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Roshan Ali Khan and Another Vs. Asghar Ali and Others - Court Judgment

LegalCrystal Citation
CourtPrivy Council
Decided On
Case NumberPrivy Council Appeal No. 83 of 1928 (From Oudh: Oudh Appeals No. 21 to 27 of 1927)
AppellantRoshan Ali Khan and Another
RespondentAsghar Ali and Others
Advocates:L.De Gruyther and S. Hyam, for Appellants ; A.M. Dunne and L.M. Jopling, for Respondents. Solicitors for Appellants, Barrow, Rogers and Nevill; Solicitors for Respondents, Watkins and Hunter.
.....but however that may be, it is clear that the attestators regarded themselves as belonging to the family of qazi mahomed and not to the family of abdus salam who were usmani sheiks, and consequently that they must be taken as stating the custom among hujjajis that is in qazi mahomed's family. similarly as regards ewaz ali it is stated in some of the wajibularz which he signed that the proprietors were usmani sheiks, that is to say, descended from abdus salam and there is other evidence which points the same way. in their lordship's opinion the wajibularz signed by him must be treated as signed by descendants of abdus salam. the learned chief judge has rejected the evidence of custom among the descendants of abdus salam as irrelevant. seeing that these two families both descended one in.....


The main question in these consolidated appeals is whether in the family of the late Muzaffer Husain Khan who died without issue in 1865, leaving two widows, there is a customary rule of succession which supersedes the Mahomedan Law and entitles plaintiff 1 in this suit, Roshan Ali Khan, to succeed to his estate as his nearest male agnate on the death of the junior widow, Mahmudunnisa, who died on 16th May 1911, nearly forty-years after the death of the senior widow Mithanunnisa.

This suit, which was instituted on 15th May 1923. the day before it would have become barred, was brought for the recovery of the shares owned by Muzaffer Husain Khan, in the village of Dewa and the other villages in the pargana of the same name specified in Sch. B of the plaint, which at the date of suit were in possession of some of the defendants claiming under transfers from the widows themselves or from their heirs. To raise funds for this litigation plaintiff 1 has parted with three-fourths of his interest in the suit to Shankar Sahai plaintiff 2.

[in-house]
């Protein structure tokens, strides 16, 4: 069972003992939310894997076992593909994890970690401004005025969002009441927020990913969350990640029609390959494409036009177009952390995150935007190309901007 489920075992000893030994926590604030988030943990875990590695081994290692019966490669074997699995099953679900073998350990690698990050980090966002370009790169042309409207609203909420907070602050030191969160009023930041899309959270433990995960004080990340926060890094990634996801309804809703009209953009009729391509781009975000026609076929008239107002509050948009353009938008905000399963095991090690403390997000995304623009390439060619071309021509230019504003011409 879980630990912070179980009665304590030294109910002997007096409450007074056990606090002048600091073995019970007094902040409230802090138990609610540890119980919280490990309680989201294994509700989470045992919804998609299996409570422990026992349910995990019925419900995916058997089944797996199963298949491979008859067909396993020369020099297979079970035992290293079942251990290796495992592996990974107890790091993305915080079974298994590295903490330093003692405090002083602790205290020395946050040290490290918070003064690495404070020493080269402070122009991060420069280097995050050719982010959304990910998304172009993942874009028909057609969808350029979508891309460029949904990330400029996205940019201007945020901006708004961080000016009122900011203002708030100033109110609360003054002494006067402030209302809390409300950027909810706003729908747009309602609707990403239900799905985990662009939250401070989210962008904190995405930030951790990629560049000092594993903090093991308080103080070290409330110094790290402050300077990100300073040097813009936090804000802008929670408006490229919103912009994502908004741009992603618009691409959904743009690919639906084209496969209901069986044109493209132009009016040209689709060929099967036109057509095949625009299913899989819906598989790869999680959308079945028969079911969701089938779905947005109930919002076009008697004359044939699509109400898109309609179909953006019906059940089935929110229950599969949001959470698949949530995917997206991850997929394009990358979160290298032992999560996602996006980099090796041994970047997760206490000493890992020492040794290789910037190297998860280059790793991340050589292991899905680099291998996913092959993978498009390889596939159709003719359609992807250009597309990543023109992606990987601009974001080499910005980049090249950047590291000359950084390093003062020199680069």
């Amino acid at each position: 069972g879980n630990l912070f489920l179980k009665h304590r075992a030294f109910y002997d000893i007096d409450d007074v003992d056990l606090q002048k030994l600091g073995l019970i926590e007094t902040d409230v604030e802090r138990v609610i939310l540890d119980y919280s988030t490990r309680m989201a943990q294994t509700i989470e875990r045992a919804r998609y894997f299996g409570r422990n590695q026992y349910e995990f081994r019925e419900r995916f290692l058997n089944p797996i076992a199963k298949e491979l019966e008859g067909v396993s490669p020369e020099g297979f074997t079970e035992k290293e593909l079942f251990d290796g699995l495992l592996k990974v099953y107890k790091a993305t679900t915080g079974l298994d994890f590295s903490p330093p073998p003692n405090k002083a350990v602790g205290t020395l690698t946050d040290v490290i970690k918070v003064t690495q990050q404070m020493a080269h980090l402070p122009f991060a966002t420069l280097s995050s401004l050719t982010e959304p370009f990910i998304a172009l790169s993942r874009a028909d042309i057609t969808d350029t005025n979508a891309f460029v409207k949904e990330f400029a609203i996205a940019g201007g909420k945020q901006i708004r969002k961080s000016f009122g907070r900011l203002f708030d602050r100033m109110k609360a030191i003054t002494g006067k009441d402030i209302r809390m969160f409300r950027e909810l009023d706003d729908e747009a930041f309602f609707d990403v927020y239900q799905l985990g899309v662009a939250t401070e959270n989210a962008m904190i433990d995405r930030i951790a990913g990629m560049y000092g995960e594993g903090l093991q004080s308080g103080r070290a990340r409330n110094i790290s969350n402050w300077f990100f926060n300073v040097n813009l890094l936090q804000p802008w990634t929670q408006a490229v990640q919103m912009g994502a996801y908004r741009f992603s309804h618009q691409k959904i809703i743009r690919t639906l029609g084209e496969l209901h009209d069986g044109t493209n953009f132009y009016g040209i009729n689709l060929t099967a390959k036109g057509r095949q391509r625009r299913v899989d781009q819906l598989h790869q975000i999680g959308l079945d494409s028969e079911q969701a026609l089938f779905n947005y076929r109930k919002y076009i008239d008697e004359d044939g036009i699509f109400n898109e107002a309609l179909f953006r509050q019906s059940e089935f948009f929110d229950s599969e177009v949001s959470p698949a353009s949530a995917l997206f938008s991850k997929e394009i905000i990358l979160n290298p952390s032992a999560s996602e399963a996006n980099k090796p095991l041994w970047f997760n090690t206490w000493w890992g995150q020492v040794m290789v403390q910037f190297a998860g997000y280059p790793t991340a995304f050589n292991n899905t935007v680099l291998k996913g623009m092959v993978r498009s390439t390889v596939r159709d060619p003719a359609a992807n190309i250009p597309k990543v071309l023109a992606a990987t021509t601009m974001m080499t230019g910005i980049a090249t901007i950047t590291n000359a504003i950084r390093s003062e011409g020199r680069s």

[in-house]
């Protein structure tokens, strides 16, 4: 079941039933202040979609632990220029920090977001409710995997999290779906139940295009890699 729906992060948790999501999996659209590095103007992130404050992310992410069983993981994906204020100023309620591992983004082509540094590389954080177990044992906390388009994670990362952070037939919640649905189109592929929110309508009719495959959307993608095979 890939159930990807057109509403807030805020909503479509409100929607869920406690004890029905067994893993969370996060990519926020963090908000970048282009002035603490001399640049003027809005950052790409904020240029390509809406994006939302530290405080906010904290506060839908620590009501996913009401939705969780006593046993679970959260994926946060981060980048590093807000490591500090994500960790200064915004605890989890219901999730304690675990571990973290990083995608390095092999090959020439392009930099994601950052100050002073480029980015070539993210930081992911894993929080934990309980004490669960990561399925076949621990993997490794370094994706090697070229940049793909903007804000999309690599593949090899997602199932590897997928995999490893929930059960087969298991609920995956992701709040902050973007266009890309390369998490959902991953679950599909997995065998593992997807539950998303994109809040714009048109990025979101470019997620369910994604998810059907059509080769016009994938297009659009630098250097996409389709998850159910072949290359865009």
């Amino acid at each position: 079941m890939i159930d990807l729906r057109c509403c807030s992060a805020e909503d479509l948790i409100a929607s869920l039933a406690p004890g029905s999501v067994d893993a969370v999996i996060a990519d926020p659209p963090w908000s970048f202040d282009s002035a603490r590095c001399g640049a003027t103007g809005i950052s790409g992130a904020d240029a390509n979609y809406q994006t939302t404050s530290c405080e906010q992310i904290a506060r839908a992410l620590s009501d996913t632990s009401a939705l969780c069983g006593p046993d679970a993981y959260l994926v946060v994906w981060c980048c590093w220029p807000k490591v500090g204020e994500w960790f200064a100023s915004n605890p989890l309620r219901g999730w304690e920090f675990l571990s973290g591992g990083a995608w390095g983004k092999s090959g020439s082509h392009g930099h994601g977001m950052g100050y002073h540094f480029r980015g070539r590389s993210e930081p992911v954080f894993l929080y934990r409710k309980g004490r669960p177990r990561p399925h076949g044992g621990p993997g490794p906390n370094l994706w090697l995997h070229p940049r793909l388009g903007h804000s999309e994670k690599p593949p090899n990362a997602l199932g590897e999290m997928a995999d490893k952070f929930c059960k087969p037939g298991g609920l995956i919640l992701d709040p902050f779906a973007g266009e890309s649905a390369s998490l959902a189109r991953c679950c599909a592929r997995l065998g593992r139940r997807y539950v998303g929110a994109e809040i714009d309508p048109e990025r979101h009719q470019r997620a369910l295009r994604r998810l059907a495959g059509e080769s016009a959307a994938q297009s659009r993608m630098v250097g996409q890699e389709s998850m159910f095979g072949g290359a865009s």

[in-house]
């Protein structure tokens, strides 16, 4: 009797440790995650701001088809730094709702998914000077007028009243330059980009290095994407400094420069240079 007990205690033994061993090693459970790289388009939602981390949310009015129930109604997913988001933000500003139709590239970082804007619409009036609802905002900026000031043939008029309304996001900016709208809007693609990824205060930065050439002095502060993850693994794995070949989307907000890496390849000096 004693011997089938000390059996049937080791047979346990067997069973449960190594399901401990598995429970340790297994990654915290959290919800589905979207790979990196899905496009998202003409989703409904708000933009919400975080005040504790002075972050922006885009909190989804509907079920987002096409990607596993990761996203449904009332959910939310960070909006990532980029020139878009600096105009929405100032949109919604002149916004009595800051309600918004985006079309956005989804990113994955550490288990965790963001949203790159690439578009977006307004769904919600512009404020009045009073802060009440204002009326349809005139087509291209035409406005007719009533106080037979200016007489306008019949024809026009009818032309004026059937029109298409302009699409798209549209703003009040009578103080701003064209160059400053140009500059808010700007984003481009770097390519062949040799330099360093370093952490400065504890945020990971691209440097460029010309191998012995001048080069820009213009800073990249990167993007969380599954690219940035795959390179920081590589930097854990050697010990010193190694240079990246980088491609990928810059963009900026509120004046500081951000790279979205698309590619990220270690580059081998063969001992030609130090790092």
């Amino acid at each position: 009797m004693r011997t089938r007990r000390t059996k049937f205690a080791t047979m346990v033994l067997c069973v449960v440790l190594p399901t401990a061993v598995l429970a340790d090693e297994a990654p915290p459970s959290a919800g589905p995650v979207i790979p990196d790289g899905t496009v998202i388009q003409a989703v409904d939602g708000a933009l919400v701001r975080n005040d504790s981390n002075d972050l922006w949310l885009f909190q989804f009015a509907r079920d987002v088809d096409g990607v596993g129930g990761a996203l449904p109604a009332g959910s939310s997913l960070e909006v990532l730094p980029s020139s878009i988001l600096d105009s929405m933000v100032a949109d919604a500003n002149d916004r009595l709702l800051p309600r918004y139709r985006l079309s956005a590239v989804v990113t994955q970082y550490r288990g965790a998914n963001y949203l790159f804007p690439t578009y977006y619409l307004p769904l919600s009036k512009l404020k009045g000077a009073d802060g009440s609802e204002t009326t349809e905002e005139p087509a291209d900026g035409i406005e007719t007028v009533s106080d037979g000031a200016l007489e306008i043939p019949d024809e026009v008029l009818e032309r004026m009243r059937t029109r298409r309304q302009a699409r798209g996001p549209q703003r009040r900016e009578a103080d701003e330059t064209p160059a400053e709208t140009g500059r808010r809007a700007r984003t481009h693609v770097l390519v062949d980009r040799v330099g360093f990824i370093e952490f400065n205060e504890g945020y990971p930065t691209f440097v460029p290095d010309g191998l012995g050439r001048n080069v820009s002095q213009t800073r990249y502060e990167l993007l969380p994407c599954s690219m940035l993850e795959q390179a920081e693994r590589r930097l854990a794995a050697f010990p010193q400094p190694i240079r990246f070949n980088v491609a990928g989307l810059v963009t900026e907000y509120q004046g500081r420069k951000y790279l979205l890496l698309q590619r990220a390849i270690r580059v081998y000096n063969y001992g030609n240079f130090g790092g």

The family is a very ancient one, claiming descent from the earliest Mahomedan invaders from Afghanistan but the earlier steps in the pedigree will not bear examination. One Amir Ali in command of an armed force from Bagdad is said to have taken part in one of the numerous invasions by which Mahmud of Gahzni and his family harried northern India at the beginning of the eleventh century. He is said to have returned to Bagdad after marrying his son Ziauddin to the daughter of Syed Wesh, one of the Gahzni family who had conquered Dewa where their descendants have since resided. Aladad, the issue of this marriage, who must therefore have been born in the eleventh century, is shown in the pedigree as the father of Qazi Mahmud from whom this family is descended. This Qazi Mahmud's daughter is said to have been married to an Usmani Sheik from Persia and her son was Maulana Abdus Salam, who held high office in the reign of the Emperor Shah Jahan which ended in 1658. Obviously Qazi Mahmud cannot have had a father who was born before the Norman couquest and a grandson who was a contemporary of Cromwell.

The descendants of this Abdus Salam who are known as Usmani Sheiks subsequently resided in Dewa and shared the ownership of this village with Qazi Mahomed's descendants in the male line who are known as Hujjaji Sheiks, the two families being so closely connected that for the purpose of this case the Subordinate Judge has treated them as one.

According to the pedigree, which was drawn up in 1870 for the purposes of another suit and has been accepted in the Courts below, Qazi Mahmud had eight sons, four of whom were then represented by descendants in the male ine. It so happened that in this year the Wajibularz or Records-of-Rights of Dewa and the neighbouring villages were completed; and in them, pursuant to the directions in Oudh Circular No. 20 of 1863, the customary rules of succession observed by the cosharers in these villages were recorded and attested by or on behalf of the cosharers. These Wajibularz as held by the Board in Balgobind v. Badri Prasad (1) when properly used, afford most valuable evidence of custom and are much more realiable than oral evidence given after the event.) On the other hand, as observed by their Lordships in Uman Prasad v. Gandharp Singh (2) they at times, as is the easel here contain statements which would appear to have been concocted by the persons making them in their own interest and are therefore to be disregarded, being worse than useless.